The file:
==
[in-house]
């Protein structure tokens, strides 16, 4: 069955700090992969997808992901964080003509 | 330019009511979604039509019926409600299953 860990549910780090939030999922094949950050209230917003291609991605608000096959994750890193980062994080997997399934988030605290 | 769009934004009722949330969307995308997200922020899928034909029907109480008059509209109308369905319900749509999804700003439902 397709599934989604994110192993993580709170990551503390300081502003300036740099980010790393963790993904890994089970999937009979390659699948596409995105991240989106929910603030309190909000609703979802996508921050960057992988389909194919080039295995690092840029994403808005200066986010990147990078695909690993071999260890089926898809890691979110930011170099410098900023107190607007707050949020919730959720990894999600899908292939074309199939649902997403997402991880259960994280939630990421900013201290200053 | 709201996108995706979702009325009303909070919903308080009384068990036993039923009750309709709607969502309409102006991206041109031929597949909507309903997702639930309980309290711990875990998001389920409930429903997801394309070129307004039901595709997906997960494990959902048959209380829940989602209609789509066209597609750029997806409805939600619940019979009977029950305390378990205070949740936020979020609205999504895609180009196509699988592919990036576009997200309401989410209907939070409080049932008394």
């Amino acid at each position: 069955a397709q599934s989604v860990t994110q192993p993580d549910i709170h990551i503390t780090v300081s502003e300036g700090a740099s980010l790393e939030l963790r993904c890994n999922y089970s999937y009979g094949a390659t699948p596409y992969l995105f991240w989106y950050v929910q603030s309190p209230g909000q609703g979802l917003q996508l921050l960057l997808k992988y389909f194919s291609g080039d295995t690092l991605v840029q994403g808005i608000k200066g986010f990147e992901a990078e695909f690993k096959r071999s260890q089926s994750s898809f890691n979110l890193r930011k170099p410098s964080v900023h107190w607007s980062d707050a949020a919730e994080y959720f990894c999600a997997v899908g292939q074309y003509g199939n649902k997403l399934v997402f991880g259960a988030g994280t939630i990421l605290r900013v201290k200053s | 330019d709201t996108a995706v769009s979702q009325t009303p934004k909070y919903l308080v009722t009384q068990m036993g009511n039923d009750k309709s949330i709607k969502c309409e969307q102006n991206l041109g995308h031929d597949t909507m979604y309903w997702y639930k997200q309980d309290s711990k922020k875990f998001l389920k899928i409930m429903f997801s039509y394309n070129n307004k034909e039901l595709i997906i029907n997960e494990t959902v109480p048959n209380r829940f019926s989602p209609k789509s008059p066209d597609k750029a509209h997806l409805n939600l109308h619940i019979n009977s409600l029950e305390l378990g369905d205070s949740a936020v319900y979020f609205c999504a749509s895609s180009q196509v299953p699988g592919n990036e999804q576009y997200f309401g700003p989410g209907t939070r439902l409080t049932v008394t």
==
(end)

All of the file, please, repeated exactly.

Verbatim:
[in-house]
């Protein structure tokens, strides 16, 4: 069955700090992969997808992901964080003509 | 330019009511979604039509019926409600299953 860990549910780090939030999922094949950050209230917003291609991605608000096959994750890193980062994080997997399934988030605290 | 769009934004009722949330969307995308997200922020899928034909029907109480008059509209109308369905319900749509999804700003439902 397709599934989604994110192993993580709170990551503390300081502003300036740099980010790393963790993904890994089970999937009979390659699948596409995105991240989106929910603030309190909000609703979802996508921050960057992988389909194919080039295995690092840029994403808005200066986010990147990078695909690993071999260890089926898809890691979110930011170099410098900023107190607007707050949020919730959720990894999600899908292939074309199939649902997403997402991880259960994280939630990421900013201290200053 | 709201996108995706979702009325009303909070919903308080009384068990036993039923009750309709709607969502309409102006991206041109031929597949909507309903997702639930309980309290711990875990998001389920409930429903997801394309070129307004039901595709997906997960494990959902048959209380829940989602209609789509066209597609750029997806409805939600619940019979009977029950305390378990205070949740936020979020609205999504895609180009196509699988592919990036576009997200309401989410209907939070409080049932008394």
């Amino acid at each position: 069955a397709q599934s989604v860990t994110q192993p993580d549910i709170h990551i503390t780090v300081s502003e300036g700090a740099s980010l790393e939030l963790r993904c890994n999922y089970s999937y009979g094949a390659t699948p596409y992969l995105f991240w989106y950050v929910q603030s309190p209230g909000q609703g979802l917003q996508l921050l960057l997808k992988y389909f194919s291609g080039d295995t690092l991605v840029q994403g808005i608000k200066g986010f990147e992901a990078e695909f690993k096959r071999s260890q089926s994750s898809f890691n979110l890193r930011k170099p410098s964080v900023h107190w607007s980062d707050a949020a919730e994080y959720f990894c999600a997997v899908g292939q074309y003509g199939n649902k997403l399934v997402f991880g259960a988030g994280t939630i990421l605290r900013v201290k200053s | 330019d709201t996108a995706v769009s979702q009325t009303p934004k909070y919903l308080v009722t009384q068990m036993g009511n039923d009750k309709s949330i709607k969502c309409e969307q102006n991206l041109g995308h031929d597949t909507m979604y309903w997702y639930k997200q309980d309290s711990k922020k875990f998001l389920k899928i409930m429903f997801s039509y394309n070129n307004k034909e039901l595709i997906i029907n997960e494990t959902v109480p048959n209380r829940f019926s989602p209609k789509s008059p066209d597609k750029a509209h997806l409805n939600l109308h619940i019979n009977s409600l029950e305390l378990g369905d205070s949740a936020v319900y979020f609205c999504a749509s895609s180009q196509v299953p699988g592919n990036e999804q576009y997200f309401g700003p989410g209907t939070r439902l409080t049932v008394t």